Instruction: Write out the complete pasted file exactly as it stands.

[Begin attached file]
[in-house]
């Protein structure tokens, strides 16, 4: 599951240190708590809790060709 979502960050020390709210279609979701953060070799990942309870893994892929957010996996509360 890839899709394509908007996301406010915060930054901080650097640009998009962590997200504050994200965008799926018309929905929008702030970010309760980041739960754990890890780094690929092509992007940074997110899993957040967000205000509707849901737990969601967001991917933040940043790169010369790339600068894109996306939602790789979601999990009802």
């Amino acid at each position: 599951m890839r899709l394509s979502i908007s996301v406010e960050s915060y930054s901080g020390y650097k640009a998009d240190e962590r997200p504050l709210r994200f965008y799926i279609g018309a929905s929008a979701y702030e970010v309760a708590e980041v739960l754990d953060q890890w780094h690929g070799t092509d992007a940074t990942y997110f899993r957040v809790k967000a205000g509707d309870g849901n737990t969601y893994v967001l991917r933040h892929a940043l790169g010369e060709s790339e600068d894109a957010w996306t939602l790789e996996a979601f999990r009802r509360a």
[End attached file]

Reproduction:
[in-house]
């Protein structure tokens, strides 16, 4: 599951240190708590809790060709 979502960050020390709210279609979701953060070799990942309870893994892929957010996996509360 890839899709394509908007996301406010915060930054901080650097640009998009962590997200504050994200965008799926018309929905929008702030970010309760980041739960754990890890780094690929092509992007940074997110899993957040967000205000509707849901737990969601967001991917933040940043790169010369790339600068894109996306939602790789979601999990009802």
């Amino acid at each position: 599951m890839r899709l394509s979502i908007s996301v406010e960050s915060y930054s901080g020390y650097k640009a998009d240190e962590r997200p504050l709210r994200f965008y799926i279609g018309a929905s929008a979701y702030e970010v309760a708590e980041v739960l754990d953060q890890w780094h690929g070799t092509d992007a940074t990942y997110f899993r957040v809790k967000a205000g509707d309870g849901n737990t969601y893994v967001l991917r933040h892929a940043l790169g010369e060709s790339e600068d894109a957010w996306t939602l790789e996996a979601f999990r009802r509360a």